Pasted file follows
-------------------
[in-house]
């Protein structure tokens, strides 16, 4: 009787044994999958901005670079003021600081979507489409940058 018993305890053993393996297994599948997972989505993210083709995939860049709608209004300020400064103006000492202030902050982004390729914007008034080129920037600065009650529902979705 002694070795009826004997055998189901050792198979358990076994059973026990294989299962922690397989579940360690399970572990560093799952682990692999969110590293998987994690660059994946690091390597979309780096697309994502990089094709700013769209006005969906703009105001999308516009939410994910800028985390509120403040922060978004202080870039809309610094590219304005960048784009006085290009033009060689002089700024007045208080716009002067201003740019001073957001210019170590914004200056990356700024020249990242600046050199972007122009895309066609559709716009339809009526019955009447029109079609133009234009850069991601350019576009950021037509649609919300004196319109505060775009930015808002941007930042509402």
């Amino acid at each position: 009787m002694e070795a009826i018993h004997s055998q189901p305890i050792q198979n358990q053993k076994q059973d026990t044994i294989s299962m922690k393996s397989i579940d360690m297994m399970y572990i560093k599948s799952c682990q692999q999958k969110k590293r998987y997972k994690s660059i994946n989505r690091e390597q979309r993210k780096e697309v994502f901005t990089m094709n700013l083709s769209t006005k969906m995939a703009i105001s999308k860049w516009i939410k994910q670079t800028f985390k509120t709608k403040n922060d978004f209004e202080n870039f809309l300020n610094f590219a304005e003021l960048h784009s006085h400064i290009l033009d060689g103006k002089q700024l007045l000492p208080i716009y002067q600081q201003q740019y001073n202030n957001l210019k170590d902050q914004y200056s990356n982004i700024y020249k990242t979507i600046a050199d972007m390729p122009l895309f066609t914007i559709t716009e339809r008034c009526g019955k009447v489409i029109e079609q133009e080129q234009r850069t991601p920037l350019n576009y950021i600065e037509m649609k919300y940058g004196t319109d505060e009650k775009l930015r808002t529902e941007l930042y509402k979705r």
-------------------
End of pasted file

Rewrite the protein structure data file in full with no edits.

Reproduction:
[in-house]
């Protein structure tokens, strides 16, 4: 009787044994999958901005670079003021600081979507489409940058 018993305890053993393996297994599948997972989505993210083709995939860049709608209004300020400064103006000492202030902050982004390729914007008034080129920037600065009650529902979705 002694070795009826004997055998189901050792198979358990076994059973026990294989299962922690397989579940360690399970572990560093799952682990692999969110590293998987994690660059994946690091390597979309780096697309994502990089094709700013769209006005969906703009105001999308516009939410994910800028985390509120403040922060978004202080870039809309610094590219304005960048784009006085290009033009060689002089700024007045208080716009002067201003740019001073957001210019170590914004200056990356700024020249990242600046050199972007122009895309066609559709716009339809009526019955009447029109079609133009234009850069991601350019576009950021037509649609919300004196319109505060775009930015808002941007930042509402």
């Amino acid at each position: 009787m002694e070795a009826i018993h004997s055998q189901p305890i050792q198979n358990q053993k076994q059973d026990t044994i294989s299962m922690k393996s397989i579940d360690m297994m399970y572990i560093k599948s799952c682990q692999q999958k969110k590293r998987y997972k994690s660059i994946n989505r690091e390597q979309r993210k780096e697309v994502f901005t990089m094709n700013l083709s769209t006005k969906m995939a703009i105001s999308k860049w516009i939410k994910q670079t800028f985390k509120t709608k403040n922060d978004f209004e202080n870039f809309l300020n610094f590219a304005e003021l960048h784009s006085h400064i290009l033009d060689g103006k002089q700024l007045l000492p208080i716009y002067q600081q201003q740019y001073n202030n957001l210019k170590d902050q914004y200056s990356n982004i700024y020249k990242t979507i600046a050199d972007m390729p122009l895309f066609t914007i559709t716009e339809r008034c009526g019955k009447v489409i029109e079609q133009e080129q234009r850069t991601p920037l350019n576009y950021i600065e037509m649609k919300y940058g004196t319109d505060e009650k775009l930015r808002t529902e941007l930042y509402k979705r």